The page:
Images of the star in funky miniature must now be removed from the internet
Seattle-based artist Troy Gua launched the tribute last year, combining his love of the star and his enthusiasm for Thunderbirds-style ‘supermarionation’ puppetry. He created a 1/6 scale model of the star, dressed in handmade “tiny little funky clothes” and shot the model in some of his most iconic poses. The series quickly became an online hit.
But now, the real-life Prince’s representatives have issues Gua with a cease and desist order, demanding that all of the images be removed from the internet by tomorrow (November 16) at 4pm PST.
A saddened Gua revealed the news on the project’s Facebook page. He explained: “I will, of course, comply with their demands, whether I agree with them as matters of artistic freedom or not.
I simply do not wish to fight with my hero, and it is terribly disheartening to think that he may hold ill will towards me and this project.
The dolls were never for sale, and the images had so far been distributed freely. However, Gua had made plans for a photo book and exhibition, which would ordinarily have been protected by ‘fair use’, as an artist’s interpretation of a pop star. However, he had started selling copies of a Le Petit Prince calendar, to fund potential costs of future endeavours.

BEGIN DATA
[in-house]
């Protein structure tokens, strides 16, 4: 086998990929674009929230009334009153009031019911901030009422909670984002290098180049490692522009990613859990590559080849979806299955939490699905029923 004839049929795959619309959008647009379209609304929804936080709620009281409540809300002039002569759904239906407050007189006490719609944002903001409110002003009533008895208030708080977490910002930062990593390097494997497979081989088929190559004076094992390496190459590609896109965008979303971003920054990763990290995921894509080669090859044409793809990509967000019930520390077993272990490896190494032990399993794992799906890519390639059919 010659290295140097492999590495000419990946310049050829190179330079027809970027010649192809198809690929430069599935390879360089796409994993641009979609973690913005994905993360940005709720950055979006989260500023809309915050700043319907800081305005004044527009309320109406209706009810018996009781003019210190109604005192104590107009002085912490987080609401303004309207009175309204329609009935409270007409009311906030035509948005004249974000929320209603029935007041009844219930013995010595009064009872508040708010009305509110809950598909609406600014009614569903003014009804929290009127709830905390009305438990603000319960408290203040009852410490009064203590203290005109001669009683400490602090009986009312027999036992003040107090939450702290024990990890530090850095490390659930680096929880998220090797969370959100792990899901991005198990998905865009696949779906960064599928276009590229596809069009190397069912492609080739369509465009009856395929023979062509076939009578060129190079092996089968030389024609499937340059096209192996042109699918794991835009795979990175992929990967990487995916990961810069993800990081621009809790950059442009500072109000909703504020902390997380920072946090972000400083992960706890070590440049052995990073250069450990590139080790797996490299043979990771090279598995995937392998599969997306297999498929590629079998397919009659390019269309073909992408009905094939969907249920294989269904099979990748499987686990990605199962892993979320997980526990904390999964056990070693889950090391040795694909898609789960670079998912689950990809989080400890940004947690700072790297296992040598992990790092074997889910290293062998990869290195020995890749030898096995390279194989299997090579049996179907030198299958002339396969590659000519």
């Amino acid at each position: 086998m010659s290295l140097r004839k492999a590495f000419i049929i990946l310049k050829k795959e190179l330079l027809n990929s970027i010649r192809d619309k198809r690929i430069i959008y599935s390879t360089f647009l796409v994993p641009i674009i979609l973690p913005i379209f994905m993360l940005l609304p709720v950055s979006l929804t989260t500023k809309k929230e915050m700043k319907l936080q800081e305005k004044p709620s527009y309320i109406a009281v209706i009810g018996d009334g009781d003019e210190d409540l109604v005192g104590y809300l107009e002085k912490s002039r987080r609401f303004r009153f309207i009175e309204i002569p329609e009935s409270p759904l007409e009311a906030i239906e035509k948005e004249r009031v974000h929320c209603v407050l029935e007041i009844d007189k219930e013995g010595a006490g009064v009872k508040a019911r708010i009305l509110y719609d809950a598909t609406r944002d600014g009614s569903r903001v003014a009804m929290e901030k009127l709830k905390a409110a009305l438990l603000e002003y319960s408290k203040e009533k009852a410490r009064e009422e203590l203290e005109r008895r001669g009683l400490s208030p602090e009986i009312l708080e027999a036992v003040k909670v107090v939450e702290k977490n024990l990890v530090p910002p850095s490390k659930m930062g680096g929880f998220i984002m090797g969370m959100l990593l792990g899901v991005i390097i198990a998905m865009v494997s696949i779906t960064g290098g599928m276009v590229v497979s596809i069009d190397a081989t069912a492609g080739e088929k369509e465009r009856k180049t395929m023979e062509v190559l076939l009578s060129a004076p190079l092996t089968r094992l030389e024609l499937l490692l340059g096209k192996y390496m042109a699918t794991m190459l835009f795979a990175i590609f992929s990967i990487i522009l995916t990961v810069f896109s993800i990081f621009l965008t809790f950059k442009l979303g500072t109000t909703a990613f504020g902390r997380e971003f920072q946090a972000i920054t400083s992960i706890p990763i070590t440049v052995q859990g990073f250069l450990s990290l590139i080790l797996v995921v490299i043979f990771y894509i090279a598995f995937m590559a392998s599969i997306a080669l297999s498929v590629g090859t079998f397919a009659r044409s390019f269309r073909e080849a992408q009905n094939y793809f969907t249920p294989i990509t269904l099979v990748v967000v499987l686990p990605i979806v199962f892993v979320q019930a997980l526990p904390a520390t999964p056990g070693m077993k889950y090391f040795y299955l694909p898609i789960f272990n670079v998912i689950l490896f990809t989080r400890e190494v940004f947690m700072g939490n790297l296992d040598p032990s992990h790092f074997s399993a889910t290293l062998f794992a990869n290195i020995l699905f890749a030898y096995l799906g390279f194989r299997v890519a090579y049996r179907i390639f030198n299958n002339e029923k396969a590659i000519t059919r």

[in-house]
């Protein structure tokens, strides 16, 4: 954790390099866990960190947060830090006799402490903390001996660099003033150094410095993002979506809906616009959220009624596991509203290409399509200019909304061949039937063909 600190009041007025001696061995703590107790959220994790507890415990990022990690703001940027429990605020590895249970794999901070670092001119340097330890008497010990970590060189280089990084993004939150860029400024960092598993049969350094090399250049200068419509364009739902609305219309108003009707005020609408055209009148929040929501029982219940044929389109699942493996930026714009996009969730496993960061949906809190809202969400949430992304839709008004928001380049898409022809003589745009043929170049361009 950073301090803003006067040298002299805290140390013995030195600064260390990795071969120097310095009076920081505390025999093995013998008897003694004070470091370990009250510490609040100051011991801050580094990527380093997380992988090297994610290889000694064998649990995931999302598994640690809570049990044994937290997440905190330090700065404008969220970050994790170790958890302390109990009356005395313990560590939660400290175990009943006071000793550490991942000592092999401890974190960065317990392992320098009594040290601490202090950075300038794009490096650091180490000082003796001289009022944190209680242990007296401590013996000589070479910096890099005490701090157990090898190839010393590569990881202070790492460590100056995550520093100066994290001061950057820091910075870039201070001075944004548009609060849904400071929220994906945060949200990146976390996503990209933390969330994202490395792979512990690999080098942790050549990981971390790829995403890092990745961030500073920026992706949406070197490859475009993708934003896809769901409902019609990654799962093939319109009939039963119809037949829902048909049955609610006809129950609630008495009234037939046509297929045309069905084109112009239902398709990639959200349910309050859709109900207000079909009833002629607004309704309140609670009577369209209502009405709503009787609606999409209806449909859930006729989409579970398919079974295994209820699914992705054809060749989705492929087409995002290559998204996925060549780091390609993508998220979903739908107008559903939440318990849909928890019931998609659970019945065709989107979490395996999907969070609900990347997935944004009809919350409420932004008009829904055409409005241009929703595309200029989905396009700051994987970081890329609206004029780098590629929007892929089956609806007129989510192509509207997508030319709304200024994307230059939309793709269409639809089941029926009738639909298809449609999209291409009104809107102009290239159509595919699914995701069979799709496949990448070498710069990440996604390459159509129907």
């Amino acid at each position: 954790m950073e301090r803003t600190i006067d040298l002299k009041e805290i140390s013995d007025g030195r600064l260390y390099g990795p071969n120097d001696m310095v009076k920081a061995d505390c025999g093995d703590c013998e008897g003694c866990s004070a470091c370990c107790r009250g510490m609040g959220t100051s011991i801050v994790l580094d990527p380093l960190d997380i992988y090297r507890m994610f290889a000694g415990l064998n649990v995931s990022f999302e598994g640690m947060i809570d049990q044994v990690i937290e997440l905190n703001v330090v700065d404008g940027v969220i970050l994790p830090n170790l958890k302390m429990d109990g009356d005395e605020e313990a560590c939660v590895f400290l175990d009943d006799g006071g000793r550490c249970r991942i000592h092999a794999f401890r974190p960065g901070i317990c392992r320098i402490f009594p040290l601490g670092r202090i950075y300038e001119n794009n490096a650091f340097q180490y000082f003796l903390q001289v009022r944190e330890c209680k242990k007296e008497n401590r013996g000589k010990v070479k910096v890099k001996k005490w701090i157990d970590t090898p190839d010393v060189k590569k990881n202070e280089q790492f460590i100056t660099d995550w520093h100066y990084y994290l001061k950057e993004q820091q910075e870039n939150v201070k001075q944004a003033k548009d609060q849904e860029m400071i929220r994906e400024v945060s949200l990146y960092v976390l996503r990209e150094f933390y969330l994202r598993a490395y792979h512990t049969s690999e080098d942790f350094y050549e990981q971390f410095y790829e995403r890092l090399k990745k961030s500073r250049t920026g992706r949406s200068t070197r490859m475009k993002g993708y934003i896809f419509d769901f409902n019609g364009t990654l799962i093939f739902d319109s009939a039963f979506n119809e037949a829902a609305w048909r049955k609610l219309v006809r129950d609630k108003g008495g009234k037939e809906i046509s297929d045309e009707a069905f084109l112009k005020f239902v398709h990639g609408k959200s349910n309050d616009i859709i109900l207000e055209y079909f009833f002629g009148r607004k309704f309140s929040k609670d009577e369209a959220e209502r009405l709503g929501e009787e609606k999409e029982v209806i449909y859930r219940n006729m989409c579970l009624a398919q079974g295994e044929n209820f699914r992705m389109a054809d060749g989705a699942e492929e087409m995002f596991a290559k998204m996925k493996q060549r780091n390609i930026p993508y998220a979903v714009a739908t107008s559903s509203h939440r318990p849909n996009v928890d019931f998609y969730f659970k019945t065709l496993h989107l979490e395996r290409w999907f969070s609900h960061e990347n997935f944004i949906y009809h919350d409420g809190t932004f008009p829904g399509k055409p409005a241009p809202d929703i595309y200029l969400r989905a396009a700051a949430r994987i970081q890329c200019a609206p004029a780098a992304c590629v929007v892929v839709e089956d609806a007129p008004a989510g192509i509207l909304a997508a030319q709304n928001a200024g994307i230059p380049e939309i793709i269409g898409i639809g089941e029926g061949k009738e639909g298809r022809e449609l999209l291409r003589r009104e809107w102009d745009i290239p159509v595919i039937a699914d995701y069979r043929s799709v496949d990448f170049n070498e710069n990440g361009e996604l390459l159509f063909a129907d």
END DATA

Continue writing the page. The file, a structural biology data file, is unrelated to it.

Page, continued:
Gua had originally written on his website: “There is ONLY ONE Le Petit Prince, and he’s NOT FOR SALE. As for the possibility of reproduction, I have no intention or desire to break any laws of piss off my hero, so without the express consent or co-operation from Prince himself, I will not be reproducing this artwork in doll form. I would love nothing more than to put Le Petit Prince in the hands of true fans, but without Prince, it can’t happen. Prince, if you’re out there, I’d love to hear from you.”